B4A Library MteEval - B4X Expression Compiler and Eval Library (Open Source)

B4X Expression Compiler and Eval Library

MteEVAL is a library for compiling and evaluating expressions at runtime. Expressions are converted to bytecode and then executed on demand with a simple virtual machine.

There are five editions of the library:
  • Android (B4A)
  • iOS (B4i)
  • Java (B4J)
  • JavaS2 (B4A/B4J)
  • .NET (C#)
JavaS2 is our stage 2 performance edition of the library written in native Java.

Application

Creating expressions at runtime is a powerful tool allowing calculations and program flow to be modified after installation, which otherwise would require a physical update or a custom build of an application. For example, any application designed to manage a sales compensation plan could benefit from runtime expressions, where the end-user may want to customize the plan's formulas by team members, product mixes and sales goals.

Codeblocks

MteEVAL implements a single class named Codeblock. MteEval's codeblock adopts the expression syntax from the venerable 1990's xBase compiler Clipper 5 where the construct began. Codeblocks start with an open brace, followed by an optional parameter list between pipes, then the expression, and end with a closing brace.

{|<parameters>|<expression>}

Operator support

The library supports C/Java style operators along side a growing list of B4X native functions.
  • Math operators: +-*/%
  • Relational: > < >= <= != ==
  • Logical: || && !
  • Bitwise: << >> & ^ |
  • Assignment: =
  • Constants: cPI, cE
  • Functions: abs(), ceil(), floor(), iif(), if(), min(), max(), sqrt(), power(),round()
  • Trig Functions: acos(), acosd(), asin(), asind(), atan(), atand(), cos(), cosd(), sin(), sind(), tan(), tand()
Examples

You only need to compile a Codeblock once. Once compiled you can evaluate it as many times as needed, all while supplying different arguments. All arguments and the return value are type Double.

Example 1: Codeblock without parameters
B4X:
Dim cb as Codeblock
Dim Result as Double
cb.Initialize
cb.Compile( "{||5 + 3}" )
Result = cb.Eval           'Result=8

Example 2: Codeblock with parameters
B4X:
Dim cb as Codeblock
Dim Area as Double
cb.Initialize
cb.Compile( "{|length,width|length*width}" )
Area = cb.Eval2( Array( 3, 17 ) )    'Area=51

When evaluating with parameters, use the Eval2 method.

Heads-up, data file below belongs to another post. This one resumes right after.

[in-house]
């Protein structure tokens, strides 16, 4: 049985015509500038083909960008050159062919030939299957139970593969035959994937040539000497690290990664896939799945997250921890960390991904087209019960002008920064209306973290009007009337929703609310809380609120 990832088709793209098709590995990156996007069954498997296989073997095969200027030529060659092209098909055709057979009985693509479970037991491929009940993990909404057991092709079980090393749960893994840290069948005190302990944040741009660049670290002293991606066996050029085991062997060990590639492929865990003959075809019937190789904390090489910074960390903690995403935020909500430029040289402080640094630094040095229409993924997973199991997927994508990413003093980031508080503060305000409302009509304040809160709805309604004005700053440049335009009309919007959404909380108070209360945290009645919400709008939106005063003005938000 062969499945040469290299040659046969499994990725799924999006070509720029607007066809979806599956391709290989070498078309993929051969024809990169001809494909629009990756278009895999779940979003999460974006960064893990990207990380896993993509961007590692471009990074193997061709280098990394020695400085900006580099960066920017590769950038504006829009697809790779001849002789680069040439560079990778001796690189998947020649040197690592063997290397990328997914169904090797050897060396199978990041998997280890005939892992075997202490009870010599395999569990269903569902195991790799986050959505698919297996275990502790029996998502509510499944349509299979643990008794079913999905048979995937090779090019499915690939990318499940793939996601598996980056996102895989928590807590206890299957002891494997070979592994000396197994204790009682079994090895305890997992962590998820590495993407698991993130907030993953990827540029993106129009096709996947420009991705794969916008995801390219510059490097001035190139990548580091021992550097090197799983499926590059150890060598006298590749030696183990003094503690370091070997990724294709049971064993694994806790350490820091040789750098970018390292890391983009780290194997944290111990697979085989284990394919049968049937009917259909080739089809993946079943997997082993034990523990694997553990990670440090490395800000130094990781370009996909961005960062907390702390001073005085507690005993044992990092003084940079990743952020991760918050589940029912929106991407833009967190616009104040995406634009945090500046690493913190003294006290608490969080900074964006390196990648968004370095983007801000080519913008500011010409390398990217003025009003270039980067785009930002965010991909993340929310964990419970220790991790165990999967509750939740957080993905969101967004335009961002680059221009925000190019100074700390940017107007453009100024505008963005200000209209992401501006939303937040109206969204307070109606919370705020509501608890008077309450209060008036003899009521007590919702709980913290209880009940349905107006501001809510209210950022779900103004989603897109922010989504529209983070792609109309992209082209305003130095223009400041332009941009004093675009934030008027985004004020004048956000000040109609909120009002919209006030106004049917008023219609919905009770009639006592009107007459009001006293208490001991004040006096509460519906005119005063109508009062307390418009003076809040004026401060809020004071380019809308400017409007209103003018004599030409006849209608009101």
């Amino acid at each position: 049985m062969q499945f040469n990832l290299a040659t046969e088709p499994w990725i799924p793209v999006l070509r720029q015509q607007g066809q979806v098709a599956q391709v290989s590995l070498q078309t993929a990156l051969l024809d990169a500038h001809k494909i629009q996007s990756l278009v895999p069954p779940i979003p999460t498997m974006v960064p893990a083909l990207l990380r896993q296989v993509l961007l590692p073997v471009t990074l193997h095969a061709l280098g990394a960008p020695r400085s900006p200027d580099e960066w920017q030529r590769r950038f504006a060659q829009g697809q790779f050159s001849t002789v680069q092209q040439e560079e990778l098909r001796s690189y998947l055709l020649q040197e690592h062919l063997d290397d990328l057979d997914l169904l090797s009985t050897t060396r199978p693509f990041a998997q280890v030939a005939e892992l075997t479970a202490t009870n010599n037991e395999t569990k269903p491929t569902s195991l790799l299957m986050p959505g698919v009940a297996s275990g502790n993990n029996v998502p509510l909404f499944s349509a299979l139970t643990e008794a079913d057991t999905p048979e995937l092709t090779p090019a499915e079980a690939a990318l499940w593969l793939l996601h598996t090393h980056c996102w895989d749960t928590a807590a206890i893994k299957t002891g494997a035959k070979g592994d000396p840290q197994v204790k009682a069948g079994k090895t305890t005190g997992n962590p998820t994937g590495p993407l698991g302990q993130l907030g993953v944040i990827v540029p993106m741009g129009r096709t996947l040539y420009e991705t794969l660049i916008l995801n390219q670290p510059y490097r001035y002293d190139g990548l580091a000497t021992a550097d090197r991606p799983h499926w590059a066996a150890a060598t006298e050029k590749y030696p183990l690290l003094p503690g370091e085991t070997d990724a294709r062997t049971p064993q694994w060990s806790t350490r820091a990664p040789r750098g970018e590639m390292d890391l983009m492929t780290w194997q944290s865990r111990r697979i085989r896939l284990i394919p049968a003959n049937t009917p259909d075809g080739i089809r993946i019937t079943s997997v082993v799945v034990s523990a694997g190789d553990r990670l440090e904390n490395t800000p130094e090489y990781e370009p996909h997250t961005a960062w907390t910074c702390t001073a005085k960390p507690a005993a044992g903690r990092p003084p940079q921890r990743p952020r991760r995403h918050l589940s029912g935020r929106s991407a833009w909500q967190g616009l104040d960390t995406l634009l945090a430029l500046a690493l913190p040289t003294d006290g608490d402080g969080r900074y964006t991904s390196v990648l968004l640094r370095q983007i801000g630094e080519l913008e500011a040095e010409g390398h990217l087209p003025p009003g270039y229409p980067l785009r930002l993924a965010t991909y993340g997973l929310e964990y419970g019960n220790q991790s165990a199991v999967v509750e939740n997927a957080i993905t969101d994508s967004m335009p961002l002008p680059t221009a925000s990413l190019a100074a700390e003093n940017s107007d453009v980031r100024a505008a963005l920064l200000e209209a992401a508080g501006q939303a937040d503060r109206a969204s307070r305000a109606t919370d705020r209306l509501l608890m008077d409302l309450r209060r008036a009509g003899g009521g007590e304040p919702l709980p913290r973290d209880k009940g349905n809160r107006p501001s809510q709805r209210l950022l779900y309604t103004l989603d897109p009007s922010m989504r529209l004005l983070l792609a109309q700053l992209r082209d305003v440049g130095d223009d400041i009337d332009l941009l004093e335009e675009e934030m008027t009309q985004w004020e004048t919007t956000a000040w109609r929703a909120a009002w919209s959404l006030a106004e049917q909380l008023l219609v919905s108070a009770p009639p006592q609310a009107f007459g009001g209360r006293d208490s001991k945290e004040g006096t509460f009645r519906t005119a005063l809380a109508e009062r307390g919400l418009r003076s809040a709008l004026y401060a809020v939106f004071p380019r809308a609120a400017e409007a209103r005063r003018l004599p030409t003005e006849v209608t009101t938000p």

Example 3: Compile, eval and repeat
B4X:
Dim cb as Codeblock
Dim Commission1, Commission2, Commission3 As Double
cb.Initialize
cb.Compile( "{|sales,r1,r2| r1*sales + iif( sales > 100000, (sales-100000)*r2, 0 ) }" )
Commission1 = cb.Eval2( Array( 152000, .08, .05 ) )    'Commission1=14760
Commission2 = cb.Eval2( Array( 186100, .08, .07 ) )    'Commission2=20915
Commission3 = cb.Eval2( Array( 320000, .08, .05 ) )    'Commission3=36600

Linking to your project
  • To use the Android or Java editions, add the .JAR and .XML files to your Additional Libraries folder and check the MteEVAL library in the Libraries Manager of the IDE.
  • For iOS, copy the modules Codeblock.bas, Codegen.bas, PCODE.bas, and Run.bas to your project folder or place them in the Shared Modules folder. Then add the modules to the project through the IDE.
Demo

Library and demo attached.

Source

Source code is maintained here:
https://github.com/macthomasengineering

Follow this link to track the status of the library at Waffle.io
https://waffle.io/macthomasengineering/mteeval-b4x-library
 

Attachments

  • mteevalS2_b4a_v105.zip
    40.5 KB · Views: 296
  • mteeval_b4a_v106.zip
    46 KB · Views: 303
Last edited:

stanmiller

Active Member
Licensed User
Longtime User
Last edited:

JackKirk

Well-Known Member
Licensed User
Longtime User
No worries. The iOS version is included in the source code bundle at GitHub.

https://github.com/macthomasengineering/mteeval-b4x-library/releases
Hi again,

My new app will ultimately be both Android and iOS so TICK for this.

It is also associated with surveying so needs the full gamut of trigonometric functions.

I have looked through the code in your GitHub project and can see no indication that such are supported - what's the scoop?

Incidentally your code is very professional looking - unlike some - gives me lots of confidence!

Thanks in anticipation...
 

stanmiller

Active Member
Licensed User
Longtime User
Hi again,

It is also associated with surveying so needs the full gamut of trigonometric functions.

Thanks in anticipation...

Adding a function to the source is not too much drama. And not just B4X native functions but your own functions as well. I'll add the trig functions, then you can compare the differences between version 1.03 and 1.04 to see what changed. I also have a draft of an article that I'll post here soon about how to add functions.

In short:

1. You would add a pcode for the function in PCODE.BAS.
2. Add the function string, argument count, and pcode to the case statement in FindInternalFunc() of CODEGEN.BAS
3. Add the pcode to the case statement in RUN.BAS.
4. In the case section for said function, grab the arguments off the stack. aSP[ nSP -1 ], aSP[ nSP ], etc. then call the function. Store the return value in nAX. The compiler will do the rest.